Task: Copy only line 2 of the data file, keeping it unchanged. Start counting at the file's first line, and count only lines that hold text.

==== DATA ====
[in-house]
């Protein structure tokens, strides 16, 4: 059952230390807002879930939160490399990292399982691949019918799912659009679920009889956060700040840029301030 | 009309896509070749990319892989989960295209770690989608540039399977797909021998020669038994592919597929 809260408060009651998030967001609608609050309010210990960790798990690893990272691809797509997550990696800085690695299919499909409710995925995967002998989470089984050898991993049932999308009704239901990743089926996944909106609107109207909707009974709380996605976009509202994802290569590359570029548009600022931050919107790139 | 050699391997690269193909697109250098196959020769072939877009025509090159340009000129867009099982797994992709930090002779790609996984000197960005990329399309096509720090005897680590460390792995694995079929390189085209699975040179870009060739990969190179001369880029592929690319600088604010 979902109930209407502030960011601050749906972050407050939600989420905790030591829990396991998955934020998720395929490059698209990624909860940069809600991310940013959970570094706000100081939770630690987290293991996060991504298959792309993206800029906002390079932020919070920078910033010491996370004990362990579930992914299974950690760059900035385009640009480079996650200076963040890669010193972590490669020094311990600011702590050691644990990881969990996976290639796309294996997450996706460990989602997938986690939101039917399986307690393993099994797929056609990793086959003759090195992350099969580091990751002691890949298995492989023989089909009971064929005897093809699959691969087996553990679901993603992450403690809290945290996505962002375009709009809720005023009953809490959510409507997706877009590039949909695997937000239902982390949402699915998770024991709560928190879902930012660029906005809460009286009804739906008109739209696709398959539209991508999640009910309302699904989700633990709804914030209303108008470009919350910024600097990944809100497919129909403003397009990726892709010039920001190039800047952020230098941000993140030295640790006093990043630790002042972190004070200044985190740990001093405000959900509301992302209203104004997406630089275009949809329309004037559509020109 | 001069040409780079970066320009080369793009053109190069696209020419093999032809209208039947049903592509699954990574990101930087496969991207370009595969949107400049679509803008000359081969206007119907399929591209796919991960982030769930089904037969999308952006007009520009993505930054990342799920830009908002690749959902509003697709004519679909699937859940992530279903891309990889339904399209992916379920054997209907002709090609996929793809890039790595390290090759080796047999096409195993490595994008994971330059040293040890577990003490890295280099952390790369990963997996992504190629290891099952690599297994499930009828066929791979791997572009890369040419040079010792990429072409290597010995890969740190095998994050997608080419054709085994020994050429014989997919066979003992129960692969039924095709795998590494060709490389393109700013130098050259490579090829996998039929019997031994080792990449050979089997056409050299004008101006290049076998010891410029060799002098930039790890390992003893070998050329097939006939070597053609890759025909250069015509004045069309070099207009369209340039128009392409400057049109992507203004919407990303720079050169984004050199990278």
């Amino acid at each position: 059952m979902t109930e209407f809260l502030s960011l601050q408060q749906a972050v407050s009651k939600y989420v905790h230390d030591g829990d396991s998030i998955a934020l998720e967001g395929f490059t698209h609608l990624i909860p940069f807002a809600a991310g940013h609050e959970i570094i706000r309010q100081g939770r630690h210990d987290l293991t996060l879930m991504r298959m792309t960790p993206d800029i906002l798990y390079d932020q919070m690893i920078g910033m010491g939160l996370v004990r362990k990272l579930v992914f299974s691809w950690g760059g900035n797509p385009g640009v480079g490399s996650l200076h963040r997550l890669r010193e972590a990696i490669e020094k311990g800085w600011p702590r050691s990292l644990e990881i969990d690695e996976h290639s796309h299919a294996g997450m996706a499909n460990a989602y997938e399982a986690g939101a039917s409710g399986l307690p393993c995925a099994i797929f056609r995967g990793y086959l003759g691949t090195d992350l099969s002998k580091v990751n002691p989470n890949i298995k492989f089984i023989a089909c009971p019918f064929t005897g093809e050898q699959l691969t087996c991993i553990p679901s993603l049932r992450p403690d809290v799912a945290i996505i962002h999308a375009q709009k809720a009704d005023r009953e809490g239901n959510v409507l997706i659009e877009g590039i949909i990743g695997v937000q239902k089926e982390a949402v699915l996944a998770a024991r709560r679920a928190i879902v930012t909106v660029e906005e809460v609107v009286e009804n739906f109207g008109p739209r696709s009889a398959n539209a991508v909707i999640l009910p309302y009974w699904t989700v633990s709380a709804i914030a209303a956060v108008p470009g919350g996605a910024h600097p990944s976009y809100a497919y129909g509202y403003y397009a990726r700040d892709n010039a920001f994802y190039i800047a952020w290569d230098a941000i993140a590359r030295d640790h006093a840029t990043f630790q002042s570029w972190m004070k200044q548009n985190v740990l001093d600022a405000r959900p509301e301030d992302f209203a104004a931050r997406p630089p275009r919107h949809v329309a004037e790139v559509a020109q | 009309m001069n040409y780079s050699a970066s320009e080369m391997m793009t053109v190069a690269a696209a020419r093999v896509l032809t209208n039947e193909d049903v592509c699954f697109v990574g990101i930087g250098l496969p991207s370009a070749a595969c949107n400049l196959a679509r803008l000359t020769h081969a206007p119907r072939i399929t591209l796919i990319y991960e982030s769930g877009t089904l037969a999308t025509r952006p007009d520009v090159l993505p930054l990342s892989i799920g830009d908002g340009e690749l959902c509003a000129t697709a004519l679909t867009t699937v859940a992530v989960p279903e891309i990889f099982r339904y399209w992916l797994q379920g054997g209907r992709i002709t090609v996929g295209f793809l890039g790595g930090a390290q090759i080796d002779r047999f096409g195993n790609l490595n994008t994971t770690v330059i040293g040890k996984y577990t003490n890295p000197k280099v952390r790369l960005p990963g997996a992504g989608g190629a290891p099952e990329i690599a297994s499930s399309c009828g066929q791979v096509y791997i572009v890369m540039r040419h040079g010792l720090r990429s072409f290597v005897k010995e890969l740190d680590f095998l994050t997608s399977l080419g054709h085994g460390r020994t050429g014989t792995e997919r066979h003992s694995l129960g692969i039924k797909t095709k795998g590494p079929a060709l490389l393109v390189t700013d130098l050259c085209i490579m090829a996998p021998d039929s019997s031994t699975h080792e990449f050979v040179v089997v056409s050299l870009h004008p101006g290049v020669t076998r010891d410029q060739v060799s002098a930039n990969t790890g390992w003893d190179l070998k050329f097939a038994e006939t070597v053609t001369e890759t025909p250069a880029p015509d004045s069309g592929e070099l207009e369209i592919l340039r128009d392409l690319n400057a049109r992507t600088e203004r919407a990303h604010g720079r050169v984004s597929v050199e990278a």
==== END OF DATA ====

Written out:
């Protein structure tokens, strides 16, 4: 059952230390807002879930939160490399990292399982691949019918799912659009679920009889956060700040840029301030 | 009309896509070749990319892989989960295209770690989608540039399977797909021998020669038994592919597929 809260408060009651998030967001609608609050309010210990960790798990690893990272691809797509997550990696800085690695299919499909409710995925995967002998989470089984050898991993049932999308009704239901990743089926996944909106609107109207909707009974709380996605976009509202994802290569590359570029548009600022931050919107790139 | 050699391997690269193909697109250098196959020769072939877009025509090159340009000129867009099982797994992709930090002779790609996984000197960005990329399309096509720090005897680590460390792995694995079929390189085209699975040179870009060739990969190179001369880029592929690319600088604010 979902109930209407502030960011601050749906972050407050939600989420905790030591829990396991998955934020998720395929490059698209990624909860940069809600991310940013959970570094706000100081939770630690987290293991996060991504298959792309993206800029906002390079932020919070920078910033010491996370004990362990579930992914299974950690760059900035385009640009480079996650200076963040890669010193972590490669020094311990600011702590050691644990990881969990996976290639796309294996997450996706460990989602997938986690939101039917399986307690393993099994797929056609990793086959003759090195992350099969580091990751002691890949298995492989023989089909009971064929005897093809699959691969087996553990679901993603992450403690809290945290996505962002375009709009809720005023009953809490959510409507997706877009590039949909695997937000239902982390949402699915998770024991709560928190879902930012660029906005809460009286009804739906008109739209696709398959539209991508999640009910309302699904989700633990709804914030209303108008470009919350910024600097990944809100497919129909403003397009990726892709010039920001190039800047952020230098941000993140030295640790006093990043630790002042972190004070200044985190740990001093405000959900509301992302209203104004997406630089275009949809329309004037559509020109 | 001069040409780079970066320009080369793009053109190069696209020419093999032809209208039947049903592509699954990574990101930087496969991207370009595969949107400049679509803008000359081969206007119907399929591209796919991960982030769930089904037969999308952006007009520009993505930054990342799920830009908002690749959902509003697709004519679909699937859940992530279903891309990889339904399209992916379920054997209907002709090609996929793809890039790595390290090759080796047999096409195993490595994008994971330059040293040890577990003490890295280099952390790369990963997996992504190629290891099952690599297994499930009828066929791979791997572009890369040419040079010792990429072409290597010995890969740190095998994050997608080419054709085994020994050429014989997919066979003992129960692969039924095709795998590494060709490389393109700013130098050259490579090829996998039929019997031994080792990449050979089997056409050299004008101006290049076998010891410029060799002098930039790890390992003893070998050329097939006939070597053609890759025909250069015509004045069309070099207009369209340039128009392409400057049109992507203004919407990303720079050169984004050199990278």